Yet do not go away: come, basilisk,
And kill the innocent gazer with thy sight;
Illustration by Marcus Gheeraerts, 1567, Fable of the basilisk and the weasel, Public Domain | Source
The Grass Snake and the Basilisk: Smelly Breath
Another attribute of the grass snake that overlaps with the myth of the basilisk for the 16th century is the reputation of having horrible, smelly, breath. The breath of a basilisk was considered so awful as to actually be poisonous to humans. Interestingly, the grass snake, too has a smelly defense mechanism that may give the basilisk this particularly ordorous reptuation. Rob explains,
Grass snakes can be very smelly. Its not its’ breath, but as soon as you succeed in catching a grass snake, its’ defense mechanism is to pour its’ intestines over you and it lasts for days, no matter how often you wash. [The grass snake is one of the] few reptiles identified by smell.
This will so fright them both that they will kill
one another by the look, like cockatrices.
1658 Illustration of the Cockatrice by Edward Topsell. The Cockatrice here is drawn as a snake with a crown. The Grass Snake is known colloquially as “the King of the Snakes” because its’ defining yellow collar is known as its’ crown. Public Domain. University of Houston Digital Libraries Collection. Source
The Grass Snake the King of Snakes
One of the defining attributes of the real grass snake is a prominent yellow collar that is often referred to as its’ “crown.” For this reason, many scholars conclude that when illustrators liked Edward Topsell drew snakes featuring a crown on their head, one animal they could have been describing is the grass snake. Since Edward Topsell (and Matthaus Merian, 17th century illustrator whose work is listed in the “learn more articles” at the bottom of this page), both described the cockatrice as a snake with a crown, it is possible that both the basilisk and the cockatrice were based on the grass snake.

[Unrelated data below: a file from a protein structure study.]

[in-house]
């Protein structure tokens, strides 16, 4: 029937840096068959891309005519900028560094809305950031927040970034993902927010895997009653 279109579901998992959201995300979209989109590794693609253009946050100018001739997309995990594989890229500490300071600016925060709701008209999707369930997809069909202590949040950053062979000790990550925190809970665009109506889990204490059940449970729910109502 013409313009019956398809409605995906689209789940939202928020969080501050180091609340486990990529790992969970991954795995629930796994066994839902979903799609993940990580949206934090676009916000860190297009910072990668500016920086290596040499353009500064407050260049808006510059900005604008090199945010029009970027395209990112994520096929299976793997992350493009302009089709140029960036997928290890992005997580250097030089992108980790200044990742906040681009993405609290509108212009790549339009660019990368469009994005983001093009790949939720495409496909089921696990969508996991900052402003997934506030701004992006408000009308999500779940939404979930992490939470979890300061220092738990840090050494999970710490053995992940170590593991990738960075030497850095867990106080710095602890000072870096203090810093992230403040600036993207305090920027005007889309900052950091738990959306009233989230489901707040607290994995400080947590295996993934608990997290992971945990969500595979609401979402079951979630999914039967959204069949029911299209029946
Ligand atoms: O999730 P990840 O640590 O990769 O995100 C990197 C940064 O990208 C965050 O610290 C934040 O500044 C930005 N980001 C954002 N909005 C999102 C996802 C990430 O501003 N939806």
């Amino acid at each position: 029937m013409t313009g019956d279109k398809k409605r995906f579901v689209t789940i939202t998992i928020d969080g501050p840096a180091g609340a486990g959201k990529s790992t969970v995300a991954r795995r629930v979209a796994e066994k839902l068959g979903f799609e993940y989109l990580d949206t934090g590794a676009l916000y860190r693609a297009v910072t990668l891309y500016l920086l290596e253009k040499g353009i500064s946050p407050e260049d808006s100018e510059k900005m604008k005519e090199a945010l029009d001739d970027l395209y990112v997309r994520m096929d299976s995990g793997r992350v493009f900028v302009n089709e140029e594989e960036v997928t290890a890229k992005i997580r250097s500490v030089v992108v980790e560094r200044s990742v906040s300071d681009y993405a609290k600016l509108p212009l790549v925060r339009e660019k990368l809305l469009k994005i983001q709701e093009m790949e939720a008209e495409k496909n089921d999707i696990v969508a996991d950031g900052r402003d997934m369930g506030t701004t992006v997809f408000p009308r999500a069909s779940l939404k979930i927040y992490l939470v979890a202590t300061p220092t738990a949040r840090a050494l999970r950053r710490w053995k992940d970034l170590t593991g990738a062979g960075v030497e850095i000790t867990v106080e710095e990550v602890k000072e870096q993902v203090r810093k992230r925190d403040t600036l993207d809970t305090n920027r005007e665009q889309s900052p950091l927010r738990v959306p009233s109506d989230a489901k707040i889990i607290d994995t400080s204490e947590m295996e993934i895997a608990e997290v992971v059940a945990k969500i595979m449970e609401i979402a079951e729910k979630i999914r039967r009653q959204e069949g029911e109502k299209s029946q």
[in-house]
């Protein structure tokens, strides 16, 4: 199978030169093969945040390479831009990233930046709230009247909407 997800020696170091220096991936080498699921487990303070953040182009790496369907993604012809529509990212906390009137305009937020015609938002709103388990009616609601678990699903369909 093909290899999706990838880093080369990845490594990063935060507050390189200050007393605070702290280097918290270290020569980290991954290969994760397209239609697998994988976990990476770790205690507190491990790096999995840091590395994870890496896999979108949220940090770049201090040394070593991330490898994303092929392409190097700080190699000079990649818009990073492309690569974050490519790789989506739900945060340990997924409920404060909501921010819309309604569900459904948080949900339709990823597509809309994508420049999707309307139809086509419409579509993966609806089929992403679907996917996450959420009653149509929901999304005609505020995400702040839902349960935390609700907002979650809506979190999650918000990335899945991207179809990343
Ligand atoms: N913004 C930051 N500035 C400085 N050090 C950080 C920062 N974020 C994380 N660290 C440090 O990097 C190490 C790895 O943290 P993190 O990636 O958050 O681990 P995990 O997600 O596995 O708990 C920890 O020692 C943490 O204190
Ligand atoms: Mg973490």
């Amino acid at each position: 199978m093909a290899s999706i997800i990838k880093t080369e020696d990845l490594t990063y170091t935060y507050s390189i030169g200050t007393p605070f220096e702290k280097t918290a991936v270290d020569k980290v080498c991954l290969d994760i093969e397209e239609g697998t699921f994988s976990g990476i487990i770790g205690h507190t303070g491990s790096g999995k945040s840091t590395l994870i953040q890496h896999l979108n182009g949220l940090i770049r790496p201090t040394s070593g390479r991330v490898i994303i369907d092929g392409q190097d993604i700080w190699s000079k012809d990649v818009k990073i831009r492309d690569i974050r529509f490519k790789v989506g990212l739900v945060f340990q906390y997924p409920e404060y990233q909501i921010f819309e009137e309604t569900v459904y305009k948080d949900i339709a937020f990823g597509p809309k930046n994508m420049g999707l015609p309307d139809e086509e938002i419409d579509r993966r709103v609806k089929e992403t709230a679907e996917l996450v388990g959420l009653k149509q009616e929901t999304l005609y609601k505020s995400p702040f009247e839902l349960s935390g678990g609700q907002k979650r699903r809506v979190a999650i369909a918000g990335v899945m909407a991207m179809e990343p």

Rob’s work identifies engravers like Matthaus Merian in the 17th century who depict the basilisk as a grass snake with exaggerated features, suggesting again that the basilisk, and cockatrice, were the cultural definition for a real creature and while they may have had fantastic attributes given to them by superstition or religion, it was ultimately, just a snake.
Images in Gallery, in order of appearance:
1. Image of a basilisk from Ulisse Aldrovandi, Serpentum, et draconum historiæ libri duo (Bologna, 1640), p. 366.Public Domain. Source
2. Merian’s depiction of a Cockatrice, Public Domain, Source
3. Merian’s depiction of a Basilisk, Public Domain, Source
4. 1617 Depiction of the Philosopher’s Stone by Michael Maier, Public Domain, Source
5. “Sexta Figura” (Figure Six), engraved by Matthaeus Merian (1593–1650), showing a dragon eating it’s tale demonstrating a long used symbol of Alchemy | Public Domain | Source
6. 1555 Woodcut by Olaus Magnus (1490–1557) showing people praying to a grass snake. Public Domain. Source
7. Distinctive yellow “crown” of the Grass Snake | photo by Adam “Dziadek59” Maś… | CCASA3.0 | Source
Resources Rob Lenders Recommends:
SOURCES and LEARN MORE:
Rob Lender’s Paper on the Grass Snake and the Basilisk:
Images and Articles Used for this Episode:
The entirety of Edward Topsell’s Beastiary from 1658:
Mathaus Merian The Younger’s Beastiary Animals